Council endorses voluntary contact tracing apps

  • Matt Kanealii-Kleinfelder

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A nonbinding resolution urging the mayor to support a voluntary contact tracing app cleared the County Council by an 8-1 vote Wednesday after it was changed to allow more than one specific vendor.

Resolution 716 was amended to urge the mayor to “immediately support the release of the Sustain Hawaii Perseus ID mobile application as well as all other apps offering similar services or functions available for free and voluntary public use.”


Puna Councilman Matt Kanealii-Kleinfelder, who sponsored the resolution, said Maui County passed a similar resolution last week. Location apps are already being used on the island by the University of Hawaii and some employers, he added.

“The (state) Department of Health has struggled so far,” Kanealii-Kleinfelder said. “Right now we’re stuck in … analysis paralysis. This is one measure of many that will help keep our citizens safe.”

The app under debate was developed by Sustain Hawaii, a 501(c)(3) nonprofit organization founded in 2003 that works with health concerns in Native Hawaiian communities. Executive director Kevin Vaccarello told the council the app was created five months ago and is being beta tested in Waimanalo, a primarily Native Hawaiian community on Oahu.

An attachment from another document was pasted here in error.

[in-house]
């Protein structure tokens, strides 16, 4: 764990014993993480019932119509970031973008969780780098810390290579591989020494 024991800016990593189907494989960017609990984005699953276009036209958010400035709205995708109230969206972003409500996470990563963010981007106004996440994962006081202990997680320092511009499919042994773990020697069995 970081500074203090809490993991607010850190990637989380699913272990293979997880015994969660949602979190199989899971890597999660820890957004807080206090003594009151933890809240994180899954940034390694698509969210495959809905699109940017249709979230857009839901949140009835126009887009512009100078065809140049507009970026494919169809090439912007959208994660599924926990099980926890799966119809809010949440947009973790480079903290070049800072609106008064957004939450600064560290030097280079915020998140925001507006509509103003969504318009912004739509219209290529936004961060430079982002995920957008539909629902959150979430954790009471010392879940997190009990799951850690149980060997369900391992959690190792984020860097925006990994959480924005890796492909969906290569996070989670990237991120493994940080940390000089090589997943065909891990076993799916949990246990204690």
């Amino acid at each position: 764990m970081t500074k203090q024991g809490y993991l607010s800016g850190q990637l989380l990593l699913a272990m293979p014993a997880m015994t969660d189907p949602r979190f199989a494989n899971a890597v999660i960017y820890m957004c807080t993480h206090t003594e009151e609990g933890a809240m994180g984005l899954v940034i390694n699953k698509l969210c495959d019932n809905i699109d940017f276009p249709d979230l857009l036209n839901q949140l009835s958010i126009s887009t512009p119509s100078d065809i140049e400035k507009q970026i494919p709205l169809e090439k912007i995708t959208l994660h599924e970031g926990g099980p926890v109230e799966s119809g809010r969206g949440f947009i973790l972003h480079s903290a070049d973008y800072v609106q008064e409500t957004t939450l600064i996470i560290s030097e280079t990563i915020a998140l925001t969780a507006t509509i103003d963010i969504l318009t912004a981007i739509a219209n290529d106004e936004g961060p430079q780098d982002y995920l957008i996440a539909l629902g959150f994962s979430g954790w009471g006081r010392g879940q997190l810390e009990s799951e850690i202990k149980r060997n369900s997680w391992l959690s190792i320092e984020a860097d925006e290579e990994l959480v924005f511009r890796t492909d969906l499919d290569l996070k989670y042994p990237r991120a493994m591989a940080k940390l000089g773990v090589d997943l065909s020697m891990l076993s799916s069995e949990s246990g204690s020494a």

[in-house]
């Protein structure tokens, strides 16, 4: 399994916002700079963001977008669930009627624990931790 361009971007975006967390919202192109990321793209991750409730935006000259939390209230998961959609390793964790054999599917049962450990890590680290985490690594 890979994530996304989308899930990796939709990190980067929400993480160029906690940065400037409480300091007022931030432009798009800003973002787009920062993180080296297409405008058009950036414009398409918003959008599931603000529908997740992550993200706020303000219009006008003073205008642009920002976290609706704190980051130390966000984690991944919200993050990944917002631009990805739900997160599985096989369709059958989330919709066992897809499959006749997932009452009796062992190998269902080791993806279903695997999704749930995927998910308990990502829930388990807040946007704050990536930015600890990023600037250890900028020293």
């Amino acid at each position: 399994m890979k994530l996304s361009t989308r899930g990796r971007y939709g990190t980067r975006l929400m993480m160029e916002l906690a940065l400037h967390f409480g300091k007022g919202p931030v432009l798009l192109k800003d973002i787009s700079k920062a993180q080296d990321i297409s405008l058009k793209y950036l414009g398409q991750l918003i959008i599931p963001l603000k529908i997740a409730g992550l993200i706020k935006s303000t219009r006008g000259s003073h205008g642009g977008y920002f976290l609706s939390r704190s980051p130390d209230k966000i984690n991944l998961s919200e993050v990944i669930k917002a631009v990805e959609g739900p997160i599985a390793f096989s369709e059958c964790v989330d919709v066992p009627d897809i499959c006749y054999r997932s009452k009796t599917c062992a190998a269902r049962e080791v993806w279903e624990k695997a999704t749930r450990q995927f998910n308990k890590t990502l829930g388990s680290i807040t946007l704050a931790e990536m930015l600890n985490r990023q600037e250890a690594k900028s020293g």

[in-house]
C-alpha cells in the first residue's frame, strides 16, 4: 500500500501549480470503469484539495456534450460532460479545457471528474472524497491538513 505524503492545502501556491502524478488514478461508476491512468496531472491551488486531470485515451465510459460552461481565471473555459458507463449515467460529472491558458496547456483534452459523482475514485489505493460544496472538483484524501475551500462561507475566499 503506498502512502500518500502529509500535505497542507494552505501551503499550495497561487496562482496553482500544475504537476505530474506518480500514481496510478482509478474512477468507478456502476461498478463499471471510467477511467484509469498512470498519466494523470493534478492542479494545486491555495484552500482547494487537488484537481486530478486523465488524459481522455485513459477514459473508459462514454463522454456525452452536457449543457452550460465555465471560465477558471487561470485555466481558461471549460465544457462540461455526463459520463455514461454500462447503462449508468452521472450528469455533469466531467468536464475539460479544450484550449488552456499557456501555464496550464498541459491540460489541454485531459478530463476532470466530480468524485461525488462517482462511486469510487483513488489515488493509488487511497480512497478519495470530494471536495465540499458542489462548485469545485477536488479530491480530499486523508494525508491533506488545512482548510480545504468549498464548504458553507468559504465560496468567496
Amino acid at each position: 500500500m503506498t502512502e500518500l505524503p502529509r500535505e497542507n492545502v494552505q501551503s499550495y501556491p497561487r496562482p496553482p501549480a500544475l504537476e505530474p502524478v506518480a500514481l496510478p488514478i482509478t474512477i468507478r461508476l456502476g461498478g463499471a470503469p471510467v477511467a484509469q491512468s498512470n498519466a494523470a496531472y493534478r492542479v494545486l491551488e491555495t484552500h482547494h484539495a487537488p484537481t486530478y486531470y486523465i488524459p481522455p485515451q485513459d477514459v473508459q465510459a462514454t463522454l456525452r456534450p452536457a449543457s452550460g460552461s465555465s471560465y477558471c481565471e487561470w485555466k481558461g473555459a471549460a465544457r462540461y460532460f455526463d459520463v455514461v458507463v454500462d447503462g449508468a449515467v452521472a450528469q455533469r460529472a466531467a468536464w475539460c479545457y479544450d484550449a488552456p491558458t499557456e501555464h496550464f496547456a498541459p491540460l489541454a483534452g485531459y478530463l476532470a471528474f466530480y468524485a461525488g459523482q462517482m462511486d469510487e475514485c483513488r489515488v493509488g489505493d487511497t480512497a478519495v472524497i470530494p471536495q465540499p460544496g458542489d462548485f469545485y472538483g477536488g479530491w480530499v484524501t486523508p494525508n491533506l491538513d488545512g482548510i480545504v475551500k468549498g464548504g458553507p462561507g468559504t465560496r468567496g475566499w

The app uses GPS to create a digital location diary that never leaves your phone, until you allow it. This is data that will never be stored in a third party server, one of its developers said. Only if someone tests positive for COVID-19 will they be prompted to voluntarily release their anonymous location data. Even those who don’t use the app would be able to see COVID-19 hotspots on a map that would be posted to the internet.

Most council members wanted to see the project expand to the Big Island.

Hamakua Councilwoman Valerie Poindexter worked with local community-based health care providers, known as “FQHCs” for Federally Qualified Health Centers, to secure their endorsements of the contact tracing app. Bay Clinic and the Hamakua Health Center have signed on, Kanealii-Kleinfelder said.

“You kicked us in the butt to get us going, because no one else was,” Poindexter told Kanealii-Kleinfelder. “You brought this to the forefront; you kicked us in the butt and now we’re moving forward.”

Hilo Councilman Aaron Chung, Puna Councilwoman Ashley Kierkiewicz and Kohala Councilman Tim Richards had voted against the resolution in committee.

Richards maintained his “no” vote.

“My concern revolves around the fact this is a beta product and hasn’t been tested. … I agree we need to embrace technology, but it’s not a proven technology,” Richards said. “My concern is it will give a false sense of security.”

Chung and Kierkiewicz still had reservations, but voted in favor after the measure was amended to allow other vendors.

“I’m not really enamored of it in total,” Chung said, “but I guess if you peel away all the layers, the message is we should support digital contact tracing technology.”

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